34-08 31st Avenue
Astoria, NY 11106
(718) 626-0087

Finding a place to eat in this city, if you're not looking to spend an arm and a leg, should be as easy as pie. And actually, it is. Just don't go looking for help in the major publications (you know who I mean), which are notoriously focused on the trendy or the pricey. If a celebrity doesn't co-own the place or eat there daily, they couldn't care less. That's fine because it doesn't sell magazines or raise your Google rank to talk about places that don't conjure up a fantasy, but it doesn't do the rest of us much good to imply that we might as well just find the nearest Kennedy Fried Chicken and call that our night out.

This time around, I headed back to D's turf of Astoria where we checked out Il Bambino, an Italian tapas and panini restaurant. It's not trendy. It's hardly fancy. For all I know, celebrities run from this place like it were haunted. And it's got some great food. Shhhhh. Don't tell.

One thing that helps keep your feast dirt-assed-cheap is that Il Bambino is BYOB. So even with the corking fee, it's totally affordable. Speaking of which, I call "bullshit" on the corking fee. Since the guy doesn't open your bottle, pour your wine, or top off your glass when you're getting low, this fee was really just a corkscrew rental.

It's tapas and all of the dishes are small. But you're supposed to order and bunch and share them. So let's get to it.

The first thing we did was order a Smoked Tomato Soup. It's served with an absolutely amazing garlic pesto bread and tastes almost like a smoky vodka sauce. This was easily my least favorite dish and I'm glad we got it over with the first. That tells you something about the rest of the meal, since I thought the soup was actually very good. Anyway, next we started in on the solid foods. The first of the numerous plates we ordered was Carpaccio of Brasaola, with baby arugula, manchego and lemon aioli. This cured beef salad was incredible. It's not something I'd really ever have as a staple of my diet, but the paper thin beef and cold salad atop it seemed perfectly fitted to this warm early evening. All of the dishes we ordered, except for the panini, were cold. Keep that in mind as you decide if cold dishes of ultra-thin meats, loads of cheese and cold veggies are for you.

I really liked the Manchega and Membrillo we ordered, but almost wished we saved it until last. It was almost dessert sweet; a fluffly sweet jam and cheese. And the Prosciutto Di Parma, served with mozzarella, and a sundried tomato pesto was excellent, too. Finally, the final small plate, the Truffle Egg With Shaved Speck. Definitely for the egg people at the table, this almost egg-salady dish with speck (smoked cured ham), served on a cracker was perhaps the weakest of the dishes, but I like egg so can still recommend it. By the way, I don't mean to underwrite the experiences of eating these dishes, but I feel that it's silly to bash you over the head with overblown statements of amazingness. I liked it and I think you will too. If you're tired of the typical red sauce Italian places (and who isn't?), I suggest you come here.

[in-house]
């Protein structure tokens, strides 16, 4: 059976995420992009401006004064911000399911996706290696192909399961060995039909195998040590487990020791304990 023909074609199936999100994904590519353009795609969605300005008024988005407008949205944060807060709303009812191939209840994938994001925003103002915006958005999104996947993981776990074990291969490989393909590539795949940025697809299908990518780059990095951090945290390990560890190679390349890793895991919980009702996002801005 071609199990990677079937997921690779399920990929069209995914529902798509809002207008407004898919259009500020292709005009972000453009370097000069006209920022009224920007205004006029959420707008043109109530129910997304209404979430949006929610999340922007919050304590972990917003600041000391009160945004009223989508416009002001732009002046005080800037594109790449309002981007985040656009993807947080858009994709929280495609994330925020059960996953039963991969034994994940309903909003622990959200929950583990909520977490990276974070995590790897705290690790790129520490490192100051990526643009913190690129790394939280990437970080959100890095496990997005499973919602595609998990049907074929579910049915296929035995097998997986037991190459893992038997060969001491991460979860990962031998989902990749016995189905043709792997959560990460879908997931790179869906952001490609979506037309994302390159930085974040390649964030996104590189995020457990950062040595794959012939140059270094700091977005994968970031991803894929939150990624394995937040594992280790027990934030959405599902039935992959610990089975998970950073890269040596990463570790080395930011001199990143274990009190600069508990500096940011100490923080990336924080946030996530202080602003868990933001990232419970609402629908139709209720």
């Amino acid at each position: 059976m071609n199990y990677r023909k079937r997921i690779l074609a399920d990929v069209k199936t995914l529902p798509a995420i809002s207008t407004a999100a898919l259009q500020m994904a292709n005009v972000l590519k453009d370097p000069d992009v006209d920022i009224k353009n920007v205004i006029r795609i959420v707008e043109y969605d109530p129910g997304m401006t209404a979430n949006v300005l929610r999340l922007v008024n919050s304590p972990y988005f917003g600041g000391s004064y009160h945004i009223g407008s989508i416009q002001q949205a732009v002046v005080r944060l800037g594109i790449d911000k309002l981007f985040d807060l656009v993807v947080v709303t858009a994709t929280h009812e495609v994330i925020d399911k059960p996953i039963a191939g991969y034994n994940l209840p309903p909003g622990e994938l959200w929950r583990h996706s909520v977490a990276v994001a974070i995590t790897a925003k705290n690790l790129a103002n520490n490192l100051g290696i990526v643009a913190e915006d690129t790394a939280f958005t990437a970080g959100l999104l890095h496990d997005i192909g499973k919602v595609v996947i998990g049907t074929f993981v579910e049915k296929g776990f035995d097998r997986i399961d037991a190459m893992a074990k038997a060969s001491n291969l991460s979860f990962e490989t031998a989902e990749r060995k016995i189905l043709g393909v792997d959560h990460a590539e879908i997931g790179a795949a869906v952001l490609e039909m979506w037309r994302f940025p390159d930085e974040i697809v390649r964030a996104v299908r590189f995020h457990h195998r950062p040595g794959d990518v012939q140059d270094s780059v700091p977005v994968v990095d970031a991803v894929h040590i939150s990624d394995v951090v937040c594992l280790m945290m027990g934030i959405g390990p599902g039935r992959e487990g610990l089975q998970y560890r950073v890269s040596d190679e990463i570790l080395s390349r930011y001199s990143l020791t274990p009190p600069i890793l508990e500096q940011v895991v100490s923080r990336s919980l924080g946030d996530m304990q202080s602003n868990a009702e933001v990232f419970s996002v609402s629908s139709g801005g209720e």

Half of Il Bambino's menu is panini. According to their sign, it's kinda their thing. Since we wanted to be able to divide everything amongst four people, we were hesitant about ordering paninis. This was probably a mistake, since they're big enough that we could have divided them. I know this because, feeling like we should have something hot, we did decide to order one, the Prosciutto Panini (there's a lot more cured meat than you think in Italy). Inside was prosciutto, a gorgonzola dolche, and a fig spread. I was not really a fan. It was sweet, but bitter at the same time. I can't really endorse this one. But given how much I liked the rest of the food, I'd be more than willing to guess that this was just an unlucky menu choice on my part. Especially given the boastful sign...

A quick note. It just so happens that everyting we ordered was easily dived into four parts so that all of us could try everything.

Two soups, one panini and four small plates, plus a $5 corking fee came $60 even, including tax and tip.

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